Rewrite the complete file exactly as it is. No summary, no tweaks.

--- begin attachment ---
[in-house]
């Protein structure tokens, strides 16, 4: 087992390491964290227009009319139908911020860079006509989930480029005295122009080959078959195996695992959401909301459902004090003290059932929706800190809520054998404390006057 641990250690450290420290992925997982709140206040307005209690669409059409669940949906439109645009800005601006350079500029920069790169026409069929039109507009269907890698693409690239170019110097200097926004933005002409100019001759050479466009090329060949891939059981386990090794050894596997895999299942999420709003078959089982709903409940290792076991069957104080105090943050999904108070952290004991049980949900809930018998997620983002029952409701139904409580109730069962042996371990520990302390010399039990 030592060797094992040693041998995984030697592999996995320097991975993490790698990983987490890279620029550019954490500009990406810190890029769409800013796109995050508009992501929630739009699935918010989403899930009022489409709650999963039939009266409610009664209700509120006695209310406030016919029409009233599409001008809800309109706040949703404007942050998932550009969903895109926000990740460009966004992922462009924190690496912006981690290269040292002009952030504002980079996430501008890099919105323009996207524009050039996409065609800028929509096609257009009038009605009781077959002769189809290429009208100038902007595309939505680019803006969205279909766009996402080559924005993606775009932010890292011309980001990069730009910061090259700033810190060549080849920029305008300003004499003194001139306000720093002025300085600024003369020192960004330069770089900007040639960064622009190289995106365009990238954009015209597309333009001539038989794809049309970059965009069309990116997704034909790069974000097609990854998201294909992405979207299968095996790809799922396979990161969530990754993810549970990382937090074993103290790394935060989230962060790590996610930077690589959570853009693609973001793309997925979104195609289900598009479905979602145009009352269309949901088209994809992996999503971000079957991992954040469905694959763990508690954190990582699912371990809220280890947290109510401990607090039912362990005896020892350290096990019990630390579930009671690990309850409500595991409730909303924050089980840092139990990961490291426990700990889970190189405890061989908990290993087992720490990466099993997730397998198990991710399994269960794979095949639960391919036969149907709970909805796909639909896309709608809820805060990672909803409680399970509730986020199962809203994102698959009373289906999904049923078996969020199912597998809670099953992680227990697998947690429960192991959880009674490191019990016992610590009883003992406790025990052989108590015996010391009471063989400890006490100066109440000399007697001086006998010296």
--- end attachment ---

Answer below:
[in-house]
């Protein structure tokens, strides 16, 4: 087992390491964290227009009319139908911020860079006509989930480029005295122009080959078959195996695992959401909301459902004090003290059932929706800190809520054998404390006057 641990250690450290420290992925997982709140206040307005209690669409059409669940949906439109645009800005601006350079500029920069790169026409069929039109507009269907890698693409690239170019110097200097926004933005002409100019001759050479466009090329060949891939059981386990090794050894596997895999299942999420709003078959089982709903409940290792076991069957104080105090943050999904108070952290004991049980949900809930018998997620983002029952409701139904409580109730069962042996371990520990302390010399039990 030592060797094992040693041998995984030697592999996995320097991975993490790698990983987490890279620029550019954490500009990406810190890029769409800013796109995050508009992501929630739009699935918010989403899930009022489409709650999963039939009266409610009664209700509120006695209310406030016919029409009233599409001008809800309109706040949703404007942050998932550009969903895109926000990740460009966004992922462009924190690496912006981690290269040292002009952030504002980079996430501008890099919105323009996207524009050039996409065609800028929509096609257009009038009605009781077959002769189809290429009208100038902007595309939505680019803006969205279909766009996402080559924005993606775009932010890292011309980001990069730009910061090259700033810190060549080849920029305008300003004499003194001139306000720093002025300085600024003369020192960004330069770089900007040639960064622009190289995106365009990238954009015209597309333009001539038989794809049309970059965009069309990116997704034909790069974000097609990854998201294909992405979207299968095996790809799922396979990161969530990754993810549970990382937090074993103290790394935060989230962060790590996610930077690589959570853009693609973001793309997925979104195609289900598009479905979602145009009352269309949901088209994809992996999503971000079957991992954040469905694959763990508690954190990582699912371990809220280890947290109510401990607090039912362990005896020892350290096990019990630390579930009671690990309850409500595991409730909303924050089980840092139990990961490291426990700990889970190189405890061989908990290993087992720490990466099993997730397998198990991710399994269960794979095949639960391919036969149907709970909805796909639909896309709608809820805060990672909803409680399970509730986020199962809203994102698959009373289906999904049923078996969020199912597998809670099953992680227990697998947690429960192991959880009674490191019990016992610590009883003992406790025990052989108590015996010391009471063989400890006490100066109440000399007697001086006998010296």